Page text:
Lime Rock Park, Labor Day Sunday Concours, 2022

It’s three hours to the minute to drive door-to-door from my home in central New Jersey to the gates of Lime Rock Park, in the rolling hills of northwest CT. The long ride is worth it, as proven by my almost-annual pilgrimage to this, likely my favorite East Coast car show, which I’ve been attending since the 1990’s. What makes the Labor Day Weekend Sunday Concours so special? It’s the quality and variety of the vehicles on display. I’m a regular at Carlisle, Hershey, Macungie, Mecum Harrisburg, Greenwich, and various AACA events in my area. Yet Lime Rock always manages to create displays of automobiles I almost never see anywhere else, and, they do it without dragging out the same vehicles year after year.

I will let the photos act as my ‘evidence’, and I dare you to disagree!

 

The Lime Rock crew does a nice job segregating vehicles based on age and country of origin. In addition, there are always special classes each year.

 

 

 

This rarely-seen Alfa Romeo 2600, with an inline 6-cylinder engine, was resplendent in its burgundy paint with red interior.

 

The Trans Am pony cars were the featured vintage racecars of the weekend.

The GM Heritage Collection brought a number of rare and valuable Corvettes to the show. The star among them for me was the Mako Shark. The sign omits any mention of the fish being painted to match the car 😉 . (If you don’t know the story, you can read it here.)

 

Nice to see one with blackwalls, as it might have worn when new

 

Olds Vista Cruiser

 

Hudsons, stock and in race livery

 

THE WORLD’S ONLY VOLVO 142GT?

This fellow Dave talked my head off, but, he was passionate and knowledgeable beyond belief. The car’s trunk was full of authentic VOA (Volvo of America) catalogs of racing parts,  many of which were installed on his car. He started with a rust-free 1971 142, which he completely restored to the way he wanted it. Along the way, he added a competition cylinder head, dual Solex carbs, a GT grille with fog lights, a GT dash cluster, accessory wheels, “142 GT” emblems, and much more. He estimated that the engine is putting out about 180HP. He name-dropped Mitch Duncan and Bob Austin along the way, so he seemed credible. In essence, he built a hot-rod 142E, using 100% factory parts.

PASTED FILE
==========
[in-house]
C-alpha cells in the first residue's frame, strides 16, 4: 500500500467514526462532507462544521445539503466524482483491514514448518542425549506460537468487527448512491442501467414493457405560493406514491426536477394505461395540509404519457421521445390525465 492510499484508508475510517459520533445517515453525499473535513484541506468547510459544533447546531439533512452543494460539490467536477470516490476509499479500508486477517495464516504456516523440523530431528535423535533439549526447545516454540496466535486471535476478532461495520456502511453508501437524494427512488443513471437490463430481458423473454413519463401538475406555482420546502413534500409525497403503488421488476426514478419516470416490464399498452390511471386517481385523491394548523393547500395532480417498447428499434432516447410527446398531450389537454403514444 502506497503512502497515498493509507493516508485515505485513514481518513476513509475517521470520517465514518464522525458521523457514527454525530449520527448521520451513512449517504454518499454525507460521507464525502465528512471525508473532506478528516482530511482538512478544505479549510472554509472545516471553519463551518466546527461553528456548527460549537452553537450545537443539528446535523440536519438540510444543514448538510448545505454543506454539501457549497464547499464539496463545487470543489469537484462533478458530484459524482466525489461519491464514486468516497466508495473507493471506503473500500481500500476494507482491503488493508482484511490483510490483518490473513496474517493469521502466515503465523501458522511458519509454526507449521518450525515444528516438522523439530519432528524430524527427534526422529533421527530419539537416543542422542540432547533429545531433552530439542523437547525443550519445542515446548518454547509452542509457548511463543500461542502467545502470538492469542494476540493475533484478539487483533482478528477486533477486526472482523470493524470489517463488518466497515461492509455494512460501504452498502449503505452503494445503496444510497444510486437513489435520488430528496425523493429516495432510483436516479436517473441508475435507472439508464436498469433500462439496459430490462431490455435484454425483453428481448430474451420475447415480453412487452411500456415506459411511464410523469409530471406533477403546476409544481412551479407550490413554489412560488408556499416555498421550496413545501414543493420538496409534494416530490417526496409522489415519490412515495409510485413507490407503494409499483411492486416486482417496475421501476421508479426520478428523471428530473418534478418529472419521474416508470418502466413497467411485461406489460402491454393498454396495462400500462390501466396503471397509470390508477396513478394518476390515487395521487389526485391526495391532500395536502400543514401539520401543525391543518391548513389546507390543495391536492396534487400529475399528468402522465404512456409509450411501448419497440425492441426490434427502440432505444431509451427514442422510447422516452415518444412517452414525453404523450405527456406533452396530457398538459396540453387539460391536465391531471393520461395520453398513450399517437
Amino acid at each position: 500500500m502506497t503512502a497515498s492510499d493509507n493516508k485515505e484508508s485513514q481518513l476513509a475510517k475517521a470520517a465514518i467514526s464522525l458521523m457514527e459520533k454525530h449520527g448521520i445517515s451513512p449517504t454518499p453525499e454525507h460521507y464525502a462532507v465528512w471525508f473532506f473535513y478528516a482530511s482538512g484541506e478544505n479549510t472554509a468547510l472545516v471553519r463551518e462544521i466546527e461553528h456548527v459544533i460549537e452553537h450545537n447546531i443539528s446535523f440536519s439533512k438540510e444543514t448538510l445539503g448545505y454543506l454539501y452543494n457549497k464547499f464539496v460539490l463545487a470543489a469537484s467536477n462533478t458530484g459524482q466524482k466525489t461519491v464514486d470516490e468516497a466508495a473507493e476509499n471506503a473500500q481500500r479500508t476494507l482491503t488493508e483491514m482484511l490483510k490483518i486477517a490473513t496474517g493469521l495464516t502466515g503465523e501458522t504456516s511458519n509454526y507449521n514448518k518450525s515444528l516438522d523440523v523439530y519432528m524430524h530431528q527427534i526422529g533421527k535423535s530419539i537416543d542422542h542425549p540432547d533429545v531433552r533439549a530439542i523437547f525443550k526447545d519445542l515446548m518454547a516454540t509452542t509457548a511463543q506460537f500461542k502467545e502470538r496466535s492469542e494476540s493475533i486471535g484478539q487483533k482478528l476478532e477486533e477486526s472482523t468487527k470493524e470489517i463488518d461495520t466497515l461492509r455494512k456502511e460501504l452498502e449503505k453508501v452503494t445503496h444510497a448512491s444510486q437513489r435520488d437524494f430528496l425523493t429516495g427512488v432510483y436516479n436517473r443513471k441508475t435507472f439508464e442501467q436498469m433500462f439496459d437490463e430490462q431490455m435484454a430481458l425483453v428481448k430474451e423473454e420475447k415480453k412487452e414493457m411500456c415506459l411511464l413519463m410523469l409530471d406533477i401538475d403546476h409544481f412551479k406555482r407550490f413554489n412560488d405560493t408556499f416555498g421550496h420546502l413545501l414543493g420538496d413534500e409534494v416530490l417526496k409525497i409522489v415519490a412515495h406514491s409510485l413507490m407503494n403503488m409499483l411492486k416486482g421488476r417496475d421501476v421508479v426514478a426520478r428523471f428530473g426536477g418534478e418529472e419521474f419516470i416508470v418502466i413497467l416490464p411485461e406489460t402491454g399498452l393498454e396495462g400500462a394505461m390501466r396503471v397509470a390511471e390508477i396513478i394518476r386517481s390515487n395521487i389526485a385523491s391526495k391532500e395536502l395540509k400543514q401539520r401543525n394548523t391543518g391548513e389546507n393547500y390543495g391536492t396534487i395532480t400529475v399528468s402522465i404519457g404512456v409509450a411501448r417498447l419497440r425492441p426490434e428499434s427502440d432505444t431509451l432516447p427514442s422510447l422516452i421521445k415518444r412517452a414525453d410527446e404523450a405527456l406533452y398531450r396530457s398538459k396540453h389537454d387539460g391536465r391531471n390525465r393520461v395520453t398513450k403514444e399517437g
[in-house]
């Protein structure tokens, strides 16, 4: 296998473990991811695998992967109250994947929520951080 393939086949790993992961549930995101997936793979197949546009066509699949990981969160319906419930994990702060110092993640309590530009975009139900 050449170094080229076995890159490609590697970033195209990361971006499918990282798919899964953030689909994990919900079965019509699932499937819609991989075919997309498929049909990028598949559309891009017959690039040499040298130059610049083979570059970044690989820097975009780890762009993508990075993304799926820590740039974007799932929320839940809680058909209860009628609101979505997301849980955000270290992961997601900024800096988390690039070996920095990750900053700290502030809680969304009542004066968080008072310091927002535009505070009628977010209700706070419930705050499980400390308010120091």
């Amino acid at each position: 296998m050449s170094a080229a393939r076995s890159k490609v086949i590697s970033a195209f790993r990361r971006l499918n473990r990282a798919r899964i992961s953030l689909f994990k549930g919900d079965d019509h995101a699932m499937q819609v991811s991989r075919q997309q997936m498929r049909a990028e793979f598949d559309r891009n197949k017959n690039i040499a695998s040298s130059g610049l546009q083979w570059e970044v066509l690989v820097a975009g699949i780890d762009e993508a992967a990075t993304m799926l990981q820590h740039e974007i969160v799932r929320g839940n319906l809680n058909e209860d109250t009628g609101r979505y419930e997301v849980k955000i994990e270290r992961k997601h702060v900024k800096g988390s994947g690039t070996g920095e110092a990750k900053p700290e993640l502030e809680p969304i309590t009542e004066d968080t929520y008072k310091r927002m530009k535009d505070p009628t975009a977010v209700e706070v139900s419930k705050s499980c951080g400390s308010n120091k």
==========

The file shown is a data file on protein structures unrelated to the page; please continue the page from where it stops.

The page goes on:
Volvo 1800
Volvo XC70 with a lift kit

 

FIAT MANIA!!!

X 1/9

 

124 wagon

 

2nd gen 124 Coupe

 

Chrome bumper 124 Spider

 

Big bumper 124 Spider

 

Dino Coupe

 

Dino Spider

 

Multipla

 

 

A rare (and valuable) Ferrari 288GTO

 

More German cars

 

DeSoto wagon

 

Jaguar E-Types (called XKE in America) were another featured model

 

JAGUAR E-TYPE SPOTTERS GUIDE

 

Series 1 cars were built from 1961-1967. They are distinguished by their glass-covered headlamps, with front signal lamps and rear lamps mounted above the bumpers. At first, there were two body styles: FHC (Fixed Head Coupe) and OTS (Open Two-Seater). In 1966 a lengthened model called the 2+2, with a tiny rear seat, was added. The Coupe can be distinguished from the 2+2 from the side. Make note of the length of the door glass and rear quarter glass. In the Coupe, the two are roughly equal. In the 2+2, the door glass is notably longer.